Any semantic layer is only useful if it delivers consistent metrics to data consumers, preferably more than just a single BI tool or data application.
Many aspects matter here:
- Technical feasibility. Is there an API or integrations with existing BI tools?
- Usability. How easy is it to query data for a data engineer or an end user?
- Learning curve. How much ramp-up time is needed to become productive?
At Cube, we know for sure that there’s a design decision that checks all the boxes above and makes our semantic layer unmatched. Cube’s connectivity to BI tools is powered by the SQL API that implements a Postgres-compatible protocol. That is, if your BI tool connects to Postgres, it will work with Cube.
Consequently, the learning curve is flat because you don’t need to study a new language or syntax to work with Cube. Good ol’ ANSI SQL works perfectly, and BI tools will generate SQL for your end users just fine.
We always thought about ways to improve the experience with the SQL API and take using Cube with BI tools to the next level. Let's take a closer look at them.
Every BI tool has a relatively thin data model inside with datasets, tables, columns, etc. However, keeping your semantic layer data model (i.e., cubes, views, measures, and dimensions exposed as tables and columns through the SQL API) in sync with your BI data model is a thankless job. Of course, every BI tool would inspect your data source and generate initial datasets upon first connection, and there’s a “Scan again” button somewhere in the settings. But do you, as a data engineer, wake up in the morning wishing to click that button every time you add a new measure, dimension, cube, or view to the semantic layer?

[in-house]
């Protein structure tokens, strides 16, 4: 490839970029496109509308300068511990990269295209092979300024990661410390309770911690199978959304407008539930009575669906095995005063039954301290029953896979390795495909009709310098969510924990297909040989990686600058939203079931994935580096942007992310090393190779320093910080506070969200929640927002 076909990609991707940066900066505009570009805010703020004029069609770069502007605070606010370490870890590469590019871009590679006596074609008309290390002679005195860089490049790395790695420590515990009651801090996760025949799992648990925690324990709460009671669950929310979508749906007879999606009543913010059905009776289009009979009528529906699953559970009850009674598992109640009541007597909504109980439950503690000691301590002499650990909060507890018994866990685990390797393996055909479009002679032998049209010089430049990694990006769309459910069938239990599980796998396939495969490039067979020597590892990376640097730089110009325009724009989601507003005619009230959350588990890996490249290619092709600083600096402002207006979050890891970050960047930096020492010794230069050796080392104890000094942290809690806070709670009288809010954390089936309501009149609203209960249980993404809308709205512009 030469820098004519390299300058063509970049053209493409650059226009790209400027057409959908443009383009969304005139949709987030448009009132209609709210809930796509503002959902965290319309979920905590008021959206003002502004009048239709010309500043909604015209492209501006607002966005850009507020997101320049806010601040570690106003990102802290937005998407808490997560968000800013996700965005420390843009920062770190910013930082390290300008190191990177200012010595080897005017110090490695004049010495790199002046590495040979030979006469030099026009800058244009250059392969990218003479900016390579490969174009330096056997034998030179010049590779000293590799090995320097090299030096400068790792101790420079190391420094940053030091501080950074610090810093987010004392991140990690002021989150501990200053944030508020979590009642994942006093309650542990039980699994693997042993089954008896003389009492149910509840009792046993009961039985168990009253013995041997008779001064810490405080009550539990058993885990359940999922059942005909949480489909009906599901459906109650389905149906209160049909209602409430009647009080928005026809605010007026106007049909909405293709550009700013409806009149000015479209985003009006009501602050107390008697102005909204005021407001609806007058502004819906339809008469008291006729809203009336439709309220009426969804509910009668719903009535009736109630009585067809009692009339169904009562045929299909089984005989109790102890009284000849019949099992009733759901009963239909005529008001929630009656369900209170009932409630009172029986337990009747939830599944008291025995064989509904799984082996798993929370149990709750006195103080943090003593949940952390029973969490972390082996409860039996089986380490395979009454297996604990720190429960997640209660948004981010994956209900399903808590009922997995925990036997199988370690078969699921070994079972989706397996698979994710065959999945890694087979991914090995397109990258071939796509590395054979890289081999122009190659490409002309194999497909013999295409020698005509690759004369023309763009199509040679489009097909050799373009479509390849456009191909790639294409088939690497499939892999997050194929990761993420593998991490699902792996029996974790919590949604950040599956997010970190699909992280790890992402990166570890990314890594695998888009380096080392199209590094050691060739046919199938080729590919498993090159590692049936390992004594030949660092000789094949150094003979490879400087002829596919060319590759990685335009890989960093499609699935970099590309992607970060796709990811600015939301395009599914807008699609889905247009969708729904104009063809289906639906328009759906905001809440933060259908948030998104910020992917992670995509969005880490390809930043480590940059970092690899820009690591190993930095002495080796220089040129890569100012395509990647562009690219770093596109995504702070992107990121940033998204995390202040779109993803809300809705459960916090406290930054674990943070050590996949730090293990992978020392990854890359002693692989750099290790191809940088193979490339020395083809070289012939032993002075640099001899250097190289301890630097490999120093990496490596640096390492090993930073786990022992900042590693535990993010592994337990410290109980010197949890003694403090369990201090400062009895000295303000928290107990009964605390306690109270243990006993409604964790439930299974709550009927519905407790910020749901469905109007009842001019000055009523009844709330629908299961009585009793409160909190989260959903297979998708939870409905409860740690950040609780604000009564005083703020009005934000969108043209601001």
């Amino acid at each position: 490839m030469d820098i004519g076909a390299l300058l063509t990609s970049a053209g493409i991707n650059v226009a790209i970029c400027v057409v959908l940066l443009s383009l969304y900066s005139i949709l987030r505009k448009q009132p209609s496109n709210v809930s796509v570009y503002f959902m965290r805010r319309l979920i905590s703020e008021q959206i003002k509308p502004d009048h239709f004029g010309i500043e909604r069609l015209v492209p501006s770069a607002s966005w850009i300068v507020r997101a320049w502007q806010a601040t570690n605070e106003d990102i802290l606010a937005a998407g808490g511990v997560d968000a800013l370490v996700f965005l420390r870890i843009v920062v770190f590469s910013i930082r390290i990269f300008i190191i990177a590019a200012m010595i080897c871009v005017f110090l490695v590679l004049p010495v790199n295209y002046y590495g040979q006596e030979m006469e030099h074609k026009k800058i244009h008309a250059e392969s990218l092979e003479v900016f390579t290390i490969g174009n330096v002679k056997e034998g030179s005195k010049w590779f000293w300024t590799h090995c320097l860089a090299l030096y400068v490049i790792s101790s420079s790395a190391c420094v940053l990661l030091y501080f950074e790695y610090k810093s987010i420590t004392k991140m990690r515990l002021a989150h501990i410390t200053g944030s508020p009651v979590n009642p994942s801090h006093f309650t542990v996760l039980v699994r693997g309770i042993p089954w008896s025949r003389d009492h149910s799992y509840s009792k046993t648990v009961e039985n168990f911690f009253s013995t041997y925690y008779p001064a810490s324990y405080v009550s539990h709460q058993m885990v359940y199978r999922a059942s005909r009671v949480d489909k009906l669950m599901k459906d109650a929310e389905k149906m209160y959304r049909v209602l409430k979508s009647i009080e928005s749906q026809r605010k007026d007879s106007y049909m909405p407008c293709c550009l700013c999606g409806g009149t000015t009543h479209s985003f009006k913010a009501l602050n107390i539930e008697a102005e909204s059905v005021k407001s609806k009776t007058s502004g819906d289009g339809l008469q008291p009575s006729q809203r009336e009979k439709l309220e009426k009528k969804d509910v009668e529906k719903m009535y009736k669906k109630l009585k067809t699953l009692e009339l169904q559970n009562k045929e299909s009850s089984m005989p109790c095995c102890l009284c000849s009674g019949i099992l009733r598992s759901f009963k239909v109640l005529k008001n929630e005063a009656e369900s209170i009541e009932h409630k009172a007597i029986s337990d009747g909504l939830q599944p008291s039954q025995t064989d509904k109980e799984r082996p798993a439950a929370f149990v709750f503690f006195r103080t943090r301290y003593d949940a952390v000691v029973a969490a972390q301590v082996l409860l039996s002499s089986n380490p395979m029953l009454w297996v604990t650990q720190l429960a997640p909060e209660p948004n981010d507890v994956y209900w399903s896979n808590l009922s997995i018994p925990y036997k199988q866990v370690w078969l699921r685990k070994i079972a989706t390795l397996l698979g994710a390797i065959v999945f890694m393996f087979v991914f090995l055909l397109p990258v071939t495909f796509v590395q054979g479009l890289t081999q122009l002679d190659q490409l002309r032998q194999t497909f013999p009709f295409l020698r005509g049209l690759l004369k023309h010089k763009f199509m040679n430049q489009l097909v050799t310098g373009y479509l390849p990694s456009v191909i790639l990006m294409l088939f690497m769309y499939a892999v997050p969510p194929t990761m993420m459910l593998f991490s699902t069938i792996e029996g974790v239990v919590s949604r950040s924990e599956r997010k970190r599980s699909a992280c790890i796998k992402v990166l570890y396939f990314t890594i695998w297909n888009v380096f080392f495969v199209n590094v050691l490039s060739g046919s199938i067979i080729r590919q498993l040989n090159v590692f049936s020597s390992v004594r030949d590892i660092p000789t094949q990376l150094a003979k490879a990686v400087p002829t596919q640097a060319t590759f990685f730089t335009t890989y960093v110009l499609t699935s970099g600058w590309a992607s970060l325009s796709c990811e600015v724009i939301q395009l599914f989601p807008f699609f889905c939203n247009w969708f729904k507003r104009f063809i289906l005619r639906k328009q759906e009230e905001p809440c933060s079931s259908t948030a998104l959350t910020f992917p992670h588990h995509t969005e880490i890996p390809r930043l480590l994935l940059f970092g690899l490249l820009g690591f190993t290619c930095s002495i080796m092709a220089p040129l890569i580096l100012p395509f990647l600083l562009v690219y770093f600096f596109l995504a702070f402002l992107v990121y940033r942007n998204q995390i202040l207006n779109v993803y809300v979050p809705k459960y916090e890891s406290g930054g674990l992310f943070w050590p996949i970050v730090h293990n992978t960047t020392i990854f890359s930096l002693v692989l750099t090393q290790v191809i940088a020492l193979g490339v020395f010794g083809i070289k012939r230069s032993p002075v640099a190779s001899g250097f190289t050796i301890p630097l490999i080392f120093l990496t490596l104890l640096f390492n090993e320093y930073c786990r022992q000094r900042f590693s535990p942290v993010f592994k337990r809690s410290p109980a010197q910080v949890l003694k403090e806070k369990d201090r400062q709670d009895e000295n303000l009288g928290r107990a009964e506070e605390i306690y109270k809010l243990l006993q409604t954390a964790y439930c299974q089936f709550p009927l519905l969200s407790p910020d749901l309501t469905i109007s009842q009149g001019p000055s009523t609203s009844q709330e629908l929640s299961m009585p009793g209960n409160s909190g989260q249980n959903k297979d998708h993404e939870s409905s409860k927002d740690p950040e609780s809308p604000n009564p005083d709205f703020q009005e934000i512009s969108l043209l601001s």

Today, we are introducing Semantic Layer Sync, which completely bridges the gap between semantic layers and BI tools and enables instantaneous, zero-friction self-serve analytics. With Semantic Layer Sync, you can develop the data model and surface metrics from Cube to one or many BI tools in seconds while still having the benefit of never, ever breaking dashboards in a BI tool by untested changes.
Semantic Layer Sync
Semantic layer Sync automatically synchronizes the data model from the semantic layer to Bl tools, making Cube-specific entities (e.g., cubes, views, measures, dimensions) match Bi-specific ones (e.g., datasets, tables, columns).
An updated data model will automatically propagate to configured BI tools within seconds. In case you’re actively working on the data model in the development mode, you can manually trigger a sync to a separate, private dataset that would keep your production intact while allowing you to test your changes in a BI tool in addition to testing them in Playground.
See Semantic Layer Sync in action:
Here’s some advice from Tony Kau, Partner Solutions Architect at Cube:
Cube insulates your BI tools from breaking upstream changes, but with great power of Semantic Layer Sync comes great responsibility.
It is best practice to default to additive-only or versioned changes to the data model and be careful not to wreak havoc in downstream applications.
We’re releasing Semantic Layer Sync in preview. Currently, you can set up synchronization with Apache Superset (self-hosted), Preset (managed), and Metabase (self-hosted and managed). We’re working with design partners on synchronization with Power BI, Tableau, and other BI tools. If you’d like to use Semantic Layer Sync with any BI tool, please let us know.
Here’s what Juan Muñoz, Data Strategy and Innovation Lead at Breakthrough and an early adopter of Semantic Layer Sync, thinks:
We are just in the initial phase of testing Semantic Layer Sync. So far, having the ability to sync our dimensions and our measures to Preset is going to save us a bunch of time and eliminate any errors in trying to keep them in sync.
The semantic sync adds a lot of value for use cases like ours, where we need an analytical API that is consumed by an application as well as a BI tool.
Next week, we’re hosting a webinar on Semantic Layer Sync with Preset. Please join this webinar to see how Cube and Preset work together and hear from Evan Rusackas (PMC member of Apache Superset), Tony Kau, and me.